Every year, for one day, politicians from across the political spectrum pay lip service to the legacy of Dr. King. They praise his calls for justice, tweeting out the most familiar and anodyne of his invocations. They extol his devout faith, careful to uncouple it from his withering critiques of systemic injustice. They sanctify his vision of a better, more harmonious world while scuttling away from the work MLK repeatedly told us was necessary to build one.

They “dream” with him, in short, with one eye open.

This year, the moment of this great man’s hard-earned holiday is tinged with a particularly bitter irony.

Presented with the opportunity to guarantee the right to vote, more than half of our government has turned its back on one of Dr. King’s most fundamental goals. Indeed, all their doubletalk fails to conceal that, for an entire major party and its various enablers, the full enfranchisement of voters of color must be prevented at all costs.

In a landmark 1957 speech in D.C., Dr. King said, “All types of conniving methods are still being used to prevent Negroes from becoming registered voters. The denial of this sacred right is a tragic betrayal of the highest mandates of our democratic tradition. And so our most urgent request to the president of the United States and every member of Congress is to give us the right to vote.”

65 years later, “all types of conniving methods” are still obstructing Black people (among others) from voting. Those methods now take the form of byzantine rules designed to make it harder for certain traditionally Democratic voters to cast their votes: “purges” of voter rolls; exacting, unequally applied rules on registration forms; onerous restrictions on registration drives; radical reductions of polling places in minority communities; and anything else the dirty tricksters can conjure. Extremist groups, meanwhile, add a paramilitary layer of outright intimidation.

The difference between then and now? In King’s day, the segregationists, in the midst of levying their poll taxes and suborning the KKK to attack civil rights organizers, decried MLK as a communist, a subversive and a moral infection attacking the impeccable order of American (and especially southern) life.

Now, the people doing the same dreadful work praise him on social media once a year. They reserve their red-baiting, racist venom, meanwhile, for Stacey Abrams, AOC and other activists who don’t have holidays named after them yet.

Those once-a-year flatterers of Dr. King’s legacy must do all they can to shut down the Black vote because it is mighty. Indeed, it poses an existential threat to their death-grip on the levers of power. The long excerpt from Dr. King’s speech below makes this dazzlingly plain. That elected white supremacists now annually kowtow to the most unthreatening wisp of King’s image—much the way they might blandly, passingly acknowledge Chanukah or, say, jazz amid the ceremonies of their office—doesn’t alter the fact that MLK’s mission remains a stake poised over their vampire hearts. And while he spoke of “the South” as a locus of racism and inequality, what he describes can be found nationwide.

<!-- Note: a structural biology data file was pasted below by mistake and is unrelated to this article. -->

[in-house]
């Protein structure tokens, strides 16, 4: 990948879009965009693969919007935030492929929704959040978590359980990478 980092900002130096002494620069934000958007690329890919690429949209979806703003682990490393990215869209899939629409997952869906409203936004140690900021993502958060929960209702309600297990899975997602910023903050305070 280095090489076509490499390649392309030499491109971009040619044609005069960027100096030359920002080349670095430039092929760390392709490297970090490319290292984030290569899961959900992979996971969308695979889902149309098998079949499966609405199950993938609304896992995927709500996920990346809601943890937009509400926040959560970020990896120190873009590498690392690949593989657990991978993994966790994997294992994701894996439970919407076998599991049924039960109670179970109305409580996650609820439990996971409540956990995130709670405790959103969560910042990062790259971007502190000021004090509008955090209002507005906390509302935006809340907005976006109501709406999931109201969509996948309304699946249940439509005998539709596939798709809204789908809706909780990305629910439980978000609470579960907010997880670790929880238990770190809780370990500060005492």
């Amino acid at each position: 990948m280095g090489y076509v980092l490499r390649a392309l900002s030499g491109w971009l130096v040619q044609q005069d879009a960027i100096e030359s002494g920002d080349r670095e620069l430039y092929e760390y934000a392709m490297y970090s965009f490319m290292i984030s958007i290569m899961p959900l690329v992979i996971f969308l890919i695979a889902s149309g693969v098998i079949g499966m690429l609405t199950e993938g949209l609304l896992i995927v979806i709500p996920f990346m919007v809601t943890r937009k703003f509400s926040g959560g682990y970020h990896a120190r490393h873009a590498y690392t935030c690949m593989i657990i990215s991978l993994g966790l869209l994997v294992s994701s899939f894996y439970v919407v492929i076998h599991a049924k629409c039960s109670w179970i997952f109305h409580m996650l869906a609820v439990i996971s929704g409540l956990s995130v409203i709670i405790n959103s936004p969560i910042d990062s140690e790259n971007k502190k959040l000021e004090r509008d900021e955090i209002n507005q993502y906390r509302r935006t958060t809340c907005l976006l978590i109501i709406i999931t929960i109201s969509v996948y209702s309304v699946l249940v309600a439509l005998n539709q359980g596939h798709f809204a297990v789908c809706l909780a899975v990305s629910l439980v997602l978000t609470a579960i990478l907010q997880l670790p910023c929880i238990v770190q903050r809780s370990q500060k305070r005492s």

“Give us the ballot,” King intoned amid cries of “amen” and “yes” from the congregation, “and we will no longer have to worry the federal government about our basic rights.”

Give us the ballot, and we will no longer plead to the federal government for passage of an anti-lynching law; we will by the power of our vote write the law on the statute books of the South and bring an end to the dastardly acts of the hooded perpetrators of violence.

Give us the ballot, and we will transform the salient misdeeds of bloodthirsty mobs into the calculated good deeds of orderly citizens.

Give us the ballot, and we will fill our legislative halls with men of goodwill and send to the sacred halls of Congress men who will not sign a “Southern Manifesto” because of their devotion to the manifesto of justice.

Give us the ballot, and we will place judges on the benches of the South who will do justly and love mercy, and we will place at the head of the southern states governors who will, who have felt not only the tang of the human but the glow of the Divine.

Give us the ballot, and we will quietly and nonviolently, without rancor or bitterness, implement the Supreme Court’s decision of May seventeenth, 1954 [Brown vs. Board of Education]. 

In this juncture of our nation’s history, there is an urgent need for dedicated and courageous leadership. If we are to solve the problems ahead and make racial justice a reality, this leadership must be fourfold.

First, there is need for strong, aggressive leadership from the federal government. So far, only the judicial branch of the government has evinced this quality of leadership. If the executive and legislative branches of the government were as concerned about the protection of our citizenship rights as the federal courts have been, then the transition from a segregated to an integrated society would be infinitely smoother. But we so often look to Washington in vain for this concern. In the midst of the tragic breakdown of law and order, the executive branch of the government is all too silent and apathetic. In the midst of the desperate need for civil rights legislation, the legislative branch of the government is all too stagnant and hypocritical.

When you see tributes to MLK on social media, take a moment to find out how the authors of those encomiums are voting. By their actions shall ye know them.

The Met brothers have a new label home. (5/17a)
Another record-breaking debut week. (5/17a)
From the archives (5/17a)
Place your bets here. (5/17a)
His lucky number is 23. (5/16a)
Who's next?
It's Comic-Con for numbers geeks.
Theories of evolution from 30,000 feet.
A&R in overdrive.

 First Name

 Last Name


Captcha: (type the characters above)